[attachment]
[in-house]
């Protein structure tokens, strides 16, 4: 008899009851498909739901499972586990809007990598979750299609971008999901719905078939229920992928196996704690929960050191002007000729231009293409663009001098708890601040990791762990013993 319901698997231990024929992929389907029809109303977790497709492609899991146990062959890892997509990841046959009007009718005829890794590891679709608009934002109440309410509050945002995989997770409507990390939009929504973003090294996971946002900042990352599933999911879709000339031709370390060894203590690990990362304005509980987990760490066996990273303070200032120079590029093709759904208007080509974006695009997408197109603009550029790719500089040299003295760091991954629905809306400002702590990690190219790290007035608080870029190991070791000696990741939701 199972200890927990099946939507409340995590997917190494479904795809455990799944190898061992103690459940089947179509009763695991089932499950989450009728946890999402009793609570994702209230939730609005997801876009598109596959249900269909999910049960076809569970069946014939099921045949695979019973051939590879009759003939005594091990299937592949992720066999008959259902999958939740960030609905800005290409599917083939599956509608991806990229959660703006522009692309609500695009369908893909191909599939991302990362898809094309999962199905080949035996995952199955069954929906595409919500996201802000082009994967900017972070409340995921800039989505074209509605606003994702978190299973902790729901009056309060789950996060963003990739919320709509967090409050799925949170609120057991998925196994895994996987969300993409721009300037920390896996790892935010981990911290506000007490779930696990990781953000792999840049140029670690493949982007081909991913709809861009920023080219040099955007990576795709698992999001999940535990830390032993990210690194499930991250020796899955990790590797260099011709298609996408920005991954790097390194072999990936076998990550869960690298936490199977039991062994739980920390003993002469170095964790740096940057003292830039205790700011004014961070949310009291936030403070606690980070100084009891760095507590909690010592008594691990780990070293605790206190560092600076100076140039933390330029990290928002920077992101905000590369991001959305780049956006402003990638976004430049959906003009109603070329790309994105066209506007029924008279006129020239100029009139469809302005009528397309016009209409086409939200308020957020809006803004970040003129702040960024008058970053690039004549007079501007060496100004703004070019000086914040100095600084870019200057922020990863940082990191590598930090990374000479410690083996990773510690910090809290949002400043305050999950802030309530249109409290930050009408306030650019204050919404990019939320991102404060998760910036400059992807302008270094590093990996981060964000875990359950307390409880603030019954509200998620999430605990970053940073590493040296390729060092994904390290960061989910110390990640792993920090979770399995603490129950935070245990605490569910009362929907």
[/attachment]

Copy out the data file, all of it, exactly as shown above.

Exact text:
[in-house]
């Protein structure tokens, strides 16, 4: 008899009851498909739901499972586990809007990598979750299609971008999901719905078939229920992928196996704690929960050191002007000729231009293409663009001098708890601040990791762990013993 319901698997231990024929992929389907029809109303977790497709492609899991146990062959890892997509990841046959009007009718005829890794590891679709608009934002109440309410509050945002995989997770409507990390939009929504973003090294996971946002900042990352599933999911879709000339031709370390060894203590690990990362304005509980987990760490066996990273303070200032120079590029093709759904208007080509974006695009997408197109603009550029790719500089040299003295760091991954629905809306400002702590990690190219790290007035608080870029190991070791000696990741939701 199972200890927990099946939507409340995590997917190494479904795809455990799944190898061992103690459940089947179509009763695991089932499950989450009728946890999402009793609570994702209230939730609005997801876009598109596959249900269909999910049960076809569970069946014939099921045949695979019973051939590879009759003939005594091990299937592949992720066999008959259902999958939740960030609905800005290409599917083939599956509608991806990229959660703006522009692309609500695009369908893909191909599939991302990362898809094309999962199905080949035996995952199955069954929906595409919500996201802000082009994967900017972070409340995921800039989505074209509605606003994702978190299973902790729901009056309060789950996060963003990739919320709509967090409050799925949170609120057991998925196994895994996987969300993409721009300037920390896996790892935010981990911290506000007490779930696990990781953000792999840049140029670690493949982007081909991913709809861009920023080219040099955007990576795709698992999001999940535990830390032993990210690194499930991250020796899955990790590797260099011709298609996408920005991954790097390194072999990936076998990550869960690298936490199977039991062994739980920390003993002469170095964790740096940057003292830039205790700011004014961070949310009291936030403070606690980070100084009891760095507590909690010592008594691990780990070293605790206190560092600076100076140039933390330029990290928002920077992101905000590369991001959305780049956006402003990638976004430049959906003009109603070329790309994105066209506007029924008279006129020239100029009139469809302005009528397309016009209409086409939200308020957020809006803004970040003129702040960024008058970053690039004549007079501007060496100004703004070019000086914040100095600084870019200057922020990863940082990191590598930090990374000479410690083996990773510690910090809290949002400043305050999950802030309530249109409290930050009408306030650019204050919404990019939320991102404060998760910036400059992807302008270094590093990996981060964000875990359950307390409880603030019954509200998620999430605990970053940073590493040296390729060092994904390290960061989910110390990640792993920090979770399995603490129950935070245990605490569910009362929907």